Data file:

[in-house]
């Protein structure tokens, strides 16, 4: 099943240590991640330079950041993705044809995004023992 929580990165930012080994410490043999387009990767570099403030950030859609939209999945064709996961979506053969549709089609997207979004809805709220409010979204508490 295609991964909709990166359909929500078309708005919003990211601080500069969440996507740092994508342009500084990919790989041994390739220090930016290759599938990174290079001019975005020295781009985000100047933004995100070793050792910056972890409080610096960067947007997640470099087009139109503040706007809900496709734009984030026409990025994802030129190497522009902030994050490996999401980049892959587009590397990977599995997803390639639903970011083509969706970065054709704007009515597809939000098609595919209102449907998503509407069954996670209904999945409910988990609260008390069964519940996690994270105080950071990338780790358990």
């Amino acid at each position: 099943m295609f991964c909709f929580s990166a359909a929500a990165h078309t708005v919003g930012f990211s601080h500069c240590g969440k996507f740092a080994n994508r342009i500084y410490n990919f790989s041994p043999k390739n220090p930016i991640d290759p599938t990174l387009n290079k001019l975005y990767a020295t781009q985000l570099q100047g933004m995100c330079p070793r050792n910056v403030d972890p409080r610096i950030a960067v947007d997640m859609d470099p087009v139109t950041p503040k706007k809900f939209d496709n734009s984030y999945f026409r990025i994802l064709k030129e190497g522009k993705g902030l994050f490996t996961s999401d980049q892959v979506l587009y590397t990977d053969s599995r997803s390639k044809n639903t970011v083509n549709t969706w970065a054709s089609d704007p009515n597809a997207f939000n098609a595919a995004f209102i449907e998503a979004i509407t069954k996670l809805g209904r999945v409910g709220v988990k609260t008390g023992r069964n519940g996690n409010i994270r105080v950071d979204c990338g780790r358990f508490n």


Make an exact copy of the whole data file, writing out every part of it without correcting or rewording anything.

[in-house]
């Protein structure tokens, strides 16, 4: 099943240590991640330079950041993705044809995004023992 929580990165930012080994410490043999387009990767570099403030950030859609939209999945064709996961979506053969549709089609997207979004809805709220409010979204508490 295609991964909709990166359909929500078309708005919003990211601080500069969440996507740092994508342009500084990919790989041994390739220090930016290759599938990174290079001019975005020295781009985000100047933004995100070793050792910056972890409080610096960067947007997640470099087009139109503040706007809900496709734009984030026409990025994802030129190497522009902030994050490996999401980049892959587009590397990977599995997803390639639903970011083509969706970065054709704007009515597809939000098609595919209102449907998503509407069954996670209904999945409910988990609260008390069964519940996690994270105080950071990338780790358990």
């Amino acid at each position: 099943m295609f991964c909709f929580s990166a359909a929500a990165h078309t708005v919003g930012f990211s601080h500069c240590g969440k996507f740092a080994n994508r342009i500084y410490n990919f790989s041994p043999k390739n220090p930016i991640d290759p599938t990174l387009n290079k001019l975005y990767a020295t781009q985000l570099q100047g933004m995100c330079p070793r050792n910056v403030d972890p409080r610096i950030a960067v947007d997640m859609d470099p087009v139109t950041p503040k706007k809900f939209d496709n734009s984030y999945f026409r990025i994802l064709k030129e190497g522009k993705g902030l994050f490996t996961s999401d980049q892959v979506l587009y590397t990977d053969s599995r997803s390639k044809n639903t970011v083509n549709t969706w970065a054709s089609d704007p009515n597809a997207f939000n098609a595919a995004f209102i449907e998503a979004i509407t069954k996670l809805g209904r999945v409910g709220v988990k609260t008390g023992r069964n519940g996690n409010i994270r105080v950071d979204c990338g780790r358990f508490n």